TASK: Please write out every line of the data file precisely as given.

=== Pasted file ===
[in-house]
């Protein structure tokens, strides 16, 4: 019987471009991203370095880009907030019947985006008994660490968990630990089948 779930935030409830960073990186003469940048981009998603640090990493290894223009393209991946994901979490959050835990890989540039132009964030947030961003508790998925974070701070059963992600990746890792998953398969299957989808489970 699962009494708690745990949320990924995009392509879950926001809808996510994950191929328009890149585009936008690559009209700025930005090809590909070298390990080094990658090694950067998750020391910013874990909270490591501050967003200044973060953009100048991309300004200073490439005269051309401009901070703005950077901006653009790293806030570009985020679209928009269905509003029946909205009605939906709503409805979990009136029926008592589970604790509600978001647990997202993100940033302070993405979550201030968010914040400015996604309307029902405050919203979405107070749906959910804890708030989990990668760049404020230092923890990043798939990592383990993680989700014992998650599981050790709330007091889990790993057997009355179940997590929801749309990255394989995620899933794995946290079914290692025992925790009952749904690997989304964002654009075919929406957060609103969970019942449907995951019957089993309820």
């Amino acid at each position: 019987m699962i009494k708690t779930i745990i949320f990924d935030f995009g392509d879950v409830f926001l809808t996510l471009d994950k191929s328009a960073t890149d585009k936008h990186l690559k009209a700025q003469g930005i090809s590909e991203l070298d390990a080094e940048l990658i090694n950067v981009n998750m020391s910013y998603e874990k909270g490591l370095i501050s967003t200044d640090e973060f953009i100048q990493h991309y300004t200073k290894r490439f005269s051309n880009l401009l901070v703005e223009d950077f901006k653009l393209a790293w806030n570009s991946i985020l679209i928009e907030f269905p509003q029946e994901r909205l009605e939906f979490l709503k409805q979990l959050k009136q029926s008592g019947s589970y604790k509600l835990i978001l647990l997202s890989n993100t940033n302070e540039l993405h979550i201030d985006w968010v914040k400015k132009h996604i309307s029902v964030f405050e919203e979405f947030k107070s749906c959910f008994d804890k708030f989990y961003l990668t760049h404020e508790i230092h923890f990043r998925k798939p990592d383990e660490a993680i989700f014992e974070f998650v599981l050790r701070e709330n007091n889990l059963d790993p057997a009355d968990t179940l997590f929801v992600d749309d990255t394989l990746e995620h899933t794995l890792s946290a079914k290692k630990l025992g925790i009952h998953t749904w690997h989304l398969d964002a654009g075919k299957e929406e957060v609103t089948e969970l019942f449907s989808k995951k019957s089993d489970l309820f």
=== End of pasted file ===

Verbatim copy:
[in-house]
């Protein structure tokens, strides 16, 4: 019987471009991203370095880009907030019947985006008994660490968990630990089948 779930935030409830960073990186003469940048981009998603640090990493290894223009393209991946994901979490959050835990890989540039132009964030947030961003508790998925974070701070059963992600990746890792998953398969299957989808489970 699962009494708690745990949320990924995009392509879950926001809808996510994950191929328009890149585009936008690559009209700025930005090809590909070298390990080094990658090694950067998750020391910013874990909270490591501050967003200044973060953009100048991309300004200073490439005269051309401009901070703005950077901006653009790293806030570009985020679209928009269905509003029946909205009605939906709503409805979990009136029926008592589970604790509600978001647990997202993100940033302070993405979550201030968010914040400015996604309307029902405050919203979405107070749906959910804890708030989990990668760049404020230092923890990043798939990592383990993680989700014992998650599981050790709330007091889990790993057997009355179940997590929801749309990255394989995620899933794995946290079914290692025992925790009952749904690997989304964002654009075919929406957060609103969970019942449907995951019957089993309820």
């Amino acid at each position: 019987m699962i009494k708690t779930i745990i949320f990924d935030f995009g392509d879950v409830f926001l809808t996510l471009d994950k191929s328009a960073t890149d585009k936008h990186l690559k009209a700025q003469g930005i090809s590909e991203l070298d390990a080094e940048l990658i090694n950067v981009n998750m020391s910013y998603e874990k909270g490591l370095i501050s967003t200044d640090e973060f953009i100048q990493h991309y300004t200073k290894r490439f005269s051309n880009l401009l901070v703005e223009d950077f901006k653009l393209a790293w806030n570009s991946i985020l679209i928009e907030f269905p509003q029946e994901r909205l009605e939906f979490l709503k409805q979990l959050k009136q029926s008592g019947s589970y604790k509600l835990i978001l647990l997202s890989n993100t940033n302070e540039l993405h979550i201030d985006w968010v914040k400015k132009h996604i309307s029902v964030f405050e919203e979405f947030k107070s749906c959910f008994d804890k708030f989990y961003l990668t760049h404020e508790i230092h923890f990043r998925k798939p990592d383990e660490a993680i989700f014992e974070f998650v599981l050790r701070e709330n007091n889990l059963d790993p057997a009355d968990t179940l997590f929801v992600d749309d990255t394989l990746e995620h899933t794995l890792s946290a079914k290692k630990l025992g925790i009952h998953t749904w690997h989304l398969d964002a654009g075919k299957e929406e957060v609103t089948e969970l019942f449907s989808k995951k019957s089993d489970l309820f």